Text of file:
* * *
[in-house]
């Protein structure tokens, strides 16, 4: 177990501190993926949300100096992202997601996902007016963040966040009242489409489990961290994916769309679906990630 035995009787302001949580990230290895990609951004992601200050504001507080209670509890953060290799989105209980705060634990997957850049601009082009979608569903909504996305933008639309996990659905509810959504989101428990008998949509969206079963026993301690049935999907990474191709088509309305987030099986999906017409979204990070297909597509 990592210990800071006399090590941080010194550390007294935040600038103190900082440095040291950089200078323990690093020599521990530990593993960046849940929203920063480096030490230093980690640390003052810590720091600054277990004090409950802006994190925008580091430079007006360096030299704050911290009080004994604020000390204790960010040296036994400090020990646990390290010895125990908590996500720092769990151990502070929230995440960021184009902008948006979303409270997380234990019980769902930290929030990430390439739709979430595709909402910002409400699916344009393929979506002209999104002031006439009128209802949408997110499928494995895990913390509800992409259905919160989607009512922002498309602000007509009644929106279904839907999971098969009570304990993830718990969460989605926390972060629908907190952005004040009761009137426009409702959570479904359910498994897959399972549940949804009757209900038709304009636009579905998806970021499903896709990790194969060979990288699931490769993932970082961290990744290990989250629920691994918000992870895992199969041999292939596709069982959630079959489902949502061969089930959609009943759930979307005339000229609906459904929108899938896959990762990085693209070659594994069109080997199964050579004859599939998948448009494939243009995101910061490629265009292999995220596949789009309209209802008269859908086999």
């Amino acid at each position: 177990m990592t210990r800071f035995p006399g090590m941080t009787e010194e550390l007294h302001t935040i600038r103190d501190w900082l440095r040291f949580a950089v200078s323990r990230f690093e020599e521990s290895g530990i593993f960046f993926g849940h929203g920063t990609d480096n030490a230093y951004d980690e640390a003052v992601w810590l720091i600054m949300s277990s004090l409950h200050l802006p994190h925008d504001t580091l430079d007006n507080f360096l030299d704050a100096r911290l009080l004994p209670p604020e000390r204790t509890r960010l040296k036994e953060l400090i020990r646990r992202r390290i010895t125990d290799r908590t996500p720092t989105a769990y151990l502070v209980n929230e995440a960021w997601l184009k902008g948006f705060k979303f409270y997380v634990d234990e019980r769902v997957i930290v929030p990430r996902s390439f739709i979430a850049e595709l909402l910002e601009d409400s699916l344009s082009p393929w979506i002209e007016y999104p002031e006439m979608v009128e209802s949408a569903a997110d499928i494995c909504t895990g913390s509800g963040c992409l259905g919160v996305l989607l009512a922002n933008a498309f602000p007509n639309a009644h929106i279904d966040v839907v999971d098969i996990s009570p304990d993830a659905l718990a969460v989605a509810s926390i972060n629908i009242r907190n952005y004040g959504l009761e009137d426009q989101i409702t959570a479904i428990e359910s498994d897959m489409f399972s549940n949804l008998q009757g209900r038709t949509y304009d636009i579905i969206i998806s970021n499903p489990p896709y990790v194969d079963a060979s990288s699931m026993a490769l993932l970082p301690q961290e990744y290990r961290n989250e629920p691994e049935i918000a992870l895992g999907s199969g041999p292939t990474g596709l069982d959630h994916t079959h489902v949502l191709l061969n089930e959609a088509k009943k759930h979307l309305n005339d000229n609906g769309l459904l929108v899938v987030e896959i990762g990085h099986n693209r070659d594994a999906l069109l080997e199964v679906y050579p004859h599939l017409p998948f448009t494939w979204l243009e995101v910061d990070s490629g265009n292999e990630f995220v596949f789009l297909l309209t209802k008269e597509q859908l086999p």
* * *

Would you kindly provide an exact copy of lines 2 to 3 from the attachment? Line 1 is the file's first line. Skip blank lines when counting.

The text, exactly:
């Protein structure tokens, strides 16, 4: 177990501190993926949300100096992202997601996902007016963040966040009242489409489990961290994916769309679906990630 035995009787302001949580990230290895990609951004992601200050504001507080209670509890953060290799989105209980705060634990997957850049601009082009979608569903909504996305933008639309996990659905509810959504989101428990008998949509969206079963026993301690049935999907990474191709088509309305987030099986999906017409979204990070297909597509 990592210990800071006399090590941080010194550390007294935040600038103190900082440095040291950089200078323990690093020599521990530990593993960046849940929203920063480096030490230093980690640390003052810590720091600054277990004090409950802006994190925008580091430079007006360096030299704050911290009080004994604020000390204790960010040296036994400090020990646990390290010895125990908590996500720092769990151990502070929230995440960021184009902008948006979303409270997380234990019980769902930290929030990430390439739709979430595709909402910002409400699916344009393929979506002209999104002031006439009128209802949408997110499928494995895990913390509800992409259905919160989607009512922002498309602000007509009644929106279904839907999971098969009570304990993830718990969460989605926390972060629908907190952005004040009761009137426009409702959570479904359910498994897959399972549940949804009757209900038709304009636009579905998806970021499903896709990790194969060979990288699931490769993932970082961290990744290990989250629920691994918000992870895992199969041999292939596709069982959630079959489902949502061969089930959609009943759930979307005339000229609906459904929108899938896959990762990085693209070659594994069109080997199964050579004859599939998948448009494939243009995101910061490629265009292999995220596949789009309209209802008269859908086999």
């Amino acid at each position: 177990m990592t210990r800071f035995p006399g090590m941080t009787e010194e550390l007294h302001t935040i600038r103190d501190w900082l440095r040291f949580a950089v200078s323990r990230f690093e020599e521990s290895g530990i593993f960046f993926g849940h929203g920063t990609d480096n030490a230093y951004d980690e640390a003052v992601w810590l720091i600054m949300s277990s004090l409950h200050l802006p994190h925008d504001t580091l430079d007006n507080f360096l030299d704050a100096r911290l009080l004994p209670p604020e000390r204790t509890r960010l040296k036994e953060l400090i020990r646990r992202r390290i010895t125990d290799r908590t996500p720092t989105a769990y151990l502070v209980n929230e995440a960021w997601l184009k902008g948006f705060k979303f409270y997380v634990d234990e019980r769902v997957i930290v929030p990430r996902s390439f739709i979430a850049e595709l909402l910002e601009d409400s699916l344009s082009p393929w979506i002209e007016y999104p002031e006439m979608v009128e209802s949408a569903a997110d499928i494995c909504t895990g913390s509800g963040c992409l259905g919160v996305l989607l009512a922002n933008a498309f602000p007509n639309a009644h929106i279904d966040v839907v999971d098969i996990s009570p304990d993830a659905l718990a969460v989605a509810s926390i972060n629908i009242r907190n952005y004040g959504l009761e009137d426009q989101i409702t959570a479904i428990e359910s498994d897959m489409f399972s549940n949804l008998q009757g209900r038709t949509y304009d636009i579905i969206i998806s970021n499903p489990p896709y990790v194969d079963a060979s990288s699931m026993a490769l993932l970082p301690q961290e990744y290990r961290n989250e629920p691994e049935i918000a992870l895992g999907s199969g041999p292939t990474g596709l069982d959630h994916t079959h489902v949502l191709l061969n089930e959609a088509k009943k759930h979307l309305n005339d000229n609906g769309l459904l929108v899938v987030e896959i990762g990085h099986n693209r070659d594994a999906l069109l080997e199964v679906y050579p004859h599939l017409p998948f448009t494939w979204l243009e995101v910061d990070s490629g265009n292999e990630f995220v596949f789009l297909l309209t209802k008269e597509q859908l086999p």